There’s A Creature in The Woodshed
Growing up, it’s easy to ignore stories of monsters who lived here before us. Like they’re just fairytales our parents tell us to put us to sleep, or scare us out of misbehaving. We have enough pride at a certain age to scoff, roll our eyes, and claim how fake it all is.
“A Hunger Artist” and the Contemporary Tragedy of Working for the Knife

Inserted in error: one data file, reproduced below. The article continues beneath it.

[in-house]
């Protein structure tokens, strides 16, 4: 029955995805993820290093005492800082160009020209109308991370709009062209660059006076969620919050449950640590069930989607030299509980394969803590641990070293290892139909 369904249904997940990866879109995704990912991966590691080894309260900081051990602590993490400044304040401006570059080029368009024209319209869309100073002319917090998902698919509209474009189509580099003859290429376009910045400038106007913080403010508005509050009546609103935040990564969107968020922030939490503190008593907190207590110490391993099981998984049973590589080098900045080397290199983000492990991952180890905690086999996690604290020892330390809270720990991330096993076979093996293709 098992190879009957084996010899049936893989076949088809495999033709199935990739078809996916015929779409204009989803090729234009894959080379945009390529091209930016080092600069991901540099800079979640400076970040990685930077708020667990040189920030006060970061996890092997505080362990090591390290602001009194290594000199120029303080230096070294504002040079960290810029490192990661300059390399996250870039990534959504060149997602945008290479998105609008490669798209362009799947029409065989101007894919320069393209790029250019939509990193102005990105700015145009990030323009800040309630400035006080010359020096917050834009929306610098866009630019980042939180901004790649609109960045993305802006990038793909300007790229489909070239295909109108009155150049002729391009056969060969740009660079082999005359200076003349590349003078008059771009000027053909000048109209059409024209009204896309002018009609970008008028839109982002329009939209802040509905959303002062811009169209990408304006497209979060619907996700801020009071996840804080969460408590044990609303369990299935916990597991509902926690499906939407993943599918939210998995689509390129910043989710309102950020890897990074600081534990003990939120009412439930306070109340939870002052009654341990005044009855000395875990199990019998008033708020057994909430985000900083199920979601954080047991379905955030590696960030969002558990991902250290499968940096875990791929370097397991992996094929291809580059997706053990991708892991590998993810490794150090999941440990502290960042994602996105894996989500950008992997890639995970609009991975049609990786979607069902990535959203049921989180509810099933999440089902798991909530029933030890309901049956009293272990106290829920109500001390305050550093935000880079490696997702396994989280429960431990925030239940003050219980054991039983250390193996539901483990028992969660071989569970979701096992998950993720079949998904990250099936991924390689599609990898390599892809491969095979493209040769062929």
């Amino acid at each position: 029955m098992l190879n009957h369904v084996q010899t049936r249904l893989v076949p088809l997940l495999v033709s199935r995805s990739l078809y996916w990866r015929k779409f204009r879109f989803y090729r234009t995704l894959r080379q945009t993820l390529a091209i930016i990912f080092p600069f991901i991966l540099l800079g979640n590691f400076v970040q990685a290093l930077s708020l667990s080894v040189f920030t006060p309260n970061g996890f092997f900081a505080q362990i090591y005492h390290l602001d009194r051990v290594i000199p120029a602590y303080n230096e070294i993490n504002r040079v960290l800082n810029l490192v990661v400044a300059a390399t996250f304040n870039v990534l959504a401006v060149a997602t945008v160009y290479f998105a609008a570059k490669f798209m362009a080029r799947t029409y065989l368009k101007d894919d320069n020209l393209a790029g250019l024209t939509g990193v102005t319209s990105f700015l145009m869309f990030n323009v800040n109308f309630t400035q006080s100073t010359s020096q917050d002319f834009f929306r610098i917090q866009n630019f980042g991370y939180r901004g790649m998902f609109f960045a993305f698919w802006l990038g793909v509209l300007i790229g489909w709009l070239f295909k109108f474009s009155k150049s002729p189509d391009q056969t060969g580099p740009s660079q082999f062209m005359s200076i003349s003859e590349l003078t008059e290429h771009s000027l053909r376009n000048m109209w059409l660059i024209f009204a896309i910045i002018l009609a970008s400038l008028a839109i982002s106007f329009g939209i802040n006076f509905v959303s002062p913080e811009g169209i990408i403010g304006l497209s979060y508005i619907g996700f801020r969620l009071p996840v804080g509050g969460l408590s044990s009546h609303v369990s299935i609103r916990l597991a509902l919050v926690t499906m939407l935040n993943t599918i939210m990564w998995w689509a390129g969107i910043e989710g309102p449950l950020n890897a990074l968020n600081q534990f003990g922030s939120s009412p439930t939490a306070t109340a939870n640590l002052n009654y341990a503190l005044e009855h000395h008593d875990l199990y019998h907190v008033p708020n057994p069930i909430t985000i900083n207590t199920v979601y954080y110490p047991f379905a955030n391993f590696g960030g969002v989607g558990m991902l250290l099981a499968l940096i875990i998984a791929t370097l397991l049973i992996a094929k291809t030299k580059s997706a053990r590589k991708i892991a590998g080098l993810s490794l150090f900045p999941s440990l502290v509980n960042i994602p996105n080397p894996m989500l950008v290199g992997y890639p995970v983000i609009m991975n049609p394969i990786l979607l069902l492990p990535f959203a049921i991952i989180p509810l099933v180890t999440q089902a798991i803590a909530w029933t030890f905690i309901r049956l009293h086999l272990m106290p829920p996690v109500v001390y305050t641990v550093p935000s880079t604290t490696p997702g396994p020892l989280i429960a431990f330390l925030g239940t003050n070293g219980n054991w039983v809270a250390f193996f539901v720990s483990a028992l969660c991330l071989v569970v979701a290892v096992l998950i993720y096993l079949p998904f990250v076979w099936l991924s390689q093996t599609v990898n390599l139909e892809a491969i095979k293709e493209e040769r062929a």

“A Hunger Artist” is a story that depicts an artist feeling unfulfilled in his craft when given top-tier opportunities and support, but later found that once he breaks free and is able to express his art the way he wants to, no one is there to see, and those who are never even cared. Themes like these are all too real for some artists in real life, their original voices and ideas never once being heard nor cared about, before later fading into obscurity. Therefore, it is fairly common to see the ideas expressed within the short story within many forms of contemporary media. In order to analyze the relationship between Franz Kafka’s “A Hunger Artist” as well as contemporary songs like “Cabinet Man” and “Working for the Knife,” one must consider how the artists equate their art with their worth, feel empty if their art is not valued, and attempt to escape the quotidian confines of their respective societies.